2. Partial Variable Speed Wind Turbine with Variable Rotor Resistance (Type B) This configuration corresponds to the limited variable speed controlled wind turbine with rotor resistance. In order to avoid the problems of introducing slip rings, Vestas designed a so called OptiSlip method.

The rotor winding is connected in series with a controlled resistance, whose size defines the range of the variable speed (typically 0-10% above synchronous speed). The energy coming from the external power conversion unit is dumped as heat loss, this beig a major disadvantage.

3. Variable Speed WT with partial-scale frequency converter (Type C) This configuration, known as doubly-fed induction generator (DFIG) concept, corresponds to the variable dpeed controlled wind turbine wind with a wound rotor induction generator (WRIG) and partial-scale frequency converter (appromax. 30% of nominal generator power). Speed range: typically 30% around synchronous speed. The converter performs the reactive power compensation and smooth grid connection. The smaller frequency converter makes this concept attractive from an economical point of view. Its main drawbacks are the use of slip-rings and the protection schemes in the case of grid faults.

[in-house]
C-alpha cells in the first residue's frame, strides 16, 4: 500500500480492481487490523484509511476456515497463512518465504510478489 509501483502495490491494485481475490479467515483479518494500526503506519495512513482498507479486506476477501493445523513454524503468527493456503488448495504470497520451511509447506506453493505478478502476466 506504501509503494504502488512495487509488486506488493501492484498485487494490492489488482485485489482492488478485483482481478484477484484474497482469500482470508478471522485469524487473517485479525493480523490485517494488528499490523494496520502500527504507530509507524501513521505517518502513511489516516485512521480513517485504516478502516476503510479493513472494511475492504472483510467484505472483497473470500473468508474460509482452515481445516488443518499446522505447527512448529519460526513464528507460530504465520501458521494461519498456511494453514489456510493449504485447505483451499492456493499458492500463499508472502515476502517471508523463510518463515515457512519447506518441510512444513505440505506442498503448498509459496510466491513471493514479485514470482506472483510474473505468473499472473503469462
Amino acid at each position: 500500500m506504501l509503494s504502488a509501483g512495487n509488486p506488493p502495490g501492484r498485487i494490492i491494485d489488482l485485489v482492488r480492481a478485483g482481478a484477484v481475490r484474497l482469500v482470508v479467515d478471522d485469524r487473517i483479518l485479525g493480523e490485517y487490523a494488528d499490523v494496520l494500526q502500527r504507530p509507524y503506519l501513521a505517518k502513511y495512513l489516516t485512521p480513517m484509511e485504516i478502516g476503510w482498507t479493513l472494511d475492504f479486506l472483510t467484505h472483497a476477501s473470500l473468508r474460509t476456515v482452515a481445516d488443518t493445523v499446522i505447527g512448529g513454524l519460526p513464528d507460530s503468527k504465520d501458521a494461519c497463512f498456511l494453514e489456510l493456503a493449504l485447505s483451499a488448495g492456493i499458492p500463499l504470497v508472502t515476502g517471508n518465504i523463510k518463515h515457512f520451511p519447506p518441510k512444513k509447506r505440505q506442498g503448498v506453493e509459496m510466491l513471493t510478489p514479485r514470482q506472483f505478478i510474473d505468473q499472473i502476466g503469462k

4. Variable Speed Wind Turbine with Full-scale Power Converter (Type D) This configuration corresponds to the full variable speed controlled wind turbine, with the generator connected to the grid through a full-scale frequency converter. The frequency converter converter performs the reactive power compensation and a smooth grod connection for the entire speed range. The generator can be SCIG or PMSG. Some variable speed wind turbines systems are gearless. In these cases, a direct driven multipole generator is used.

Type D WT with PMSG For small-scale applications, PMSG is mostly used. A major cost benefit in using PMSG is that no external excitation source is required.

Power limitation

It is important to be able to control and limit the converted mechanical power at high wind speeds.